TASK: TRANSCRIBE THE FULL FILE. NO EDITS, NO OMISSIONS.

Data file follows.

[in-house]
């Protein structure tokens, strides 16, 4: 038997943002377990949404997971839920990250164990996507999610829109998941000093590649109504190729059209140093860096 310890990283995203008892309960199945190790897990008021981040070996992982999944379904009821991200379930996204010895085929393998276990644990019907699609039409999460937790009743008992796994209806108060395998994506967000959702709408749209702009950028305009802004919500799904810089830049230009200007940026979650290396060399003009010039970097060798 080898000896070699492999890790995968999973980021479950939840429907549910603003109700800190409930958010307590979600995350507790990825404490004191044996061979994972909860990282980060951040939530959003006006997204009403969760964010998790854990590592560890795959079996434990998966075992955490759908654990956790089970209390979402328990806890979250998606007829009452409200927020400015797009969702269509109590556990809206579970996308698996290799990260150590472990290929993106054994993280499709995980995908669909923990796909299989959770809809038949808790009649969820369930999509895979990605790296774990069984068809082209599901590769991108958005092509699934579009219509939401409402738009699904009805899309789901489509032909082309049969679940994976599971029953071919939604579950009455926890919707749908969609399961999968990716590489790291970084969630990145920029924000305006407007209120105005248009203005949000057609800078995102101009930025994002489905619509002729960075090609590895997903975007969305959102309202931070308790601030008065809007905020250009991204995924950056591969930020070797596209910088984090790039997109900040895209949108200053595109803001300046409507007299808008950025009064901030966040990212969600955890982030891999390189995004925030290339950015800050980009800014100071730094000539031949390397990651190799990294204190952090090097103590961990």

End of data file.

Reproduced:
[in-house]
């Protein structure tokens, strides 16, 4: 038997943002377990949404997971839920990250164990996507999610829109998941000093590649109504190729059209140093860096 310890990283995203008892309960199945190790897990008021981040070996992982999944379904009821991200379930996204010895085929393998276990644990019907699609039409999460937790009743008992796994209806108060395998994506967000959702709408749209702009950028305009802004919500799904810089830049230009200007940026979650290396060399003009010039970097060798 080898000896070699492999890790995968999973980021479950939840429907549910603003109700800190409930958010307590979600995350507790990825404490004191044996061979994972909860990282980060951040939530959003006006997204009403969760964010998790854990590592560890795959079996434990998966075992955490759908654990956790089970209390979402328990806890979250998606007829009452409200927020400015797009969702269509109590556990809206579970996308698996290799990260150590472990290929993106054994993280499709995980995908669909923990796909299989959770809809038949808790009649969820369930999509895979990605790296774990069984068809082209599901590769991108958005092509699934579009219509939401409402738009699904009805899309789901489509032909082309049969679940994976599971029953071919939604579950009455926890919707749908969609399961999968990716590489790291970084969630990145920029924000305006407007209120105005248009203005949000057609800078995102101009930025994002489905619509002729960075090609590895997903975007969305959102309202931070308790601030008065809007905020250009991204995924950056591969930020070797596209910088984090790039997109900040895209949108200053595109803001300046409507007299808008950025009064901030966040990212969600955890982030891999390189995004925030290339950015800050980009800014100071730094000539031949390397990651190799990294204190952090090097103590961990």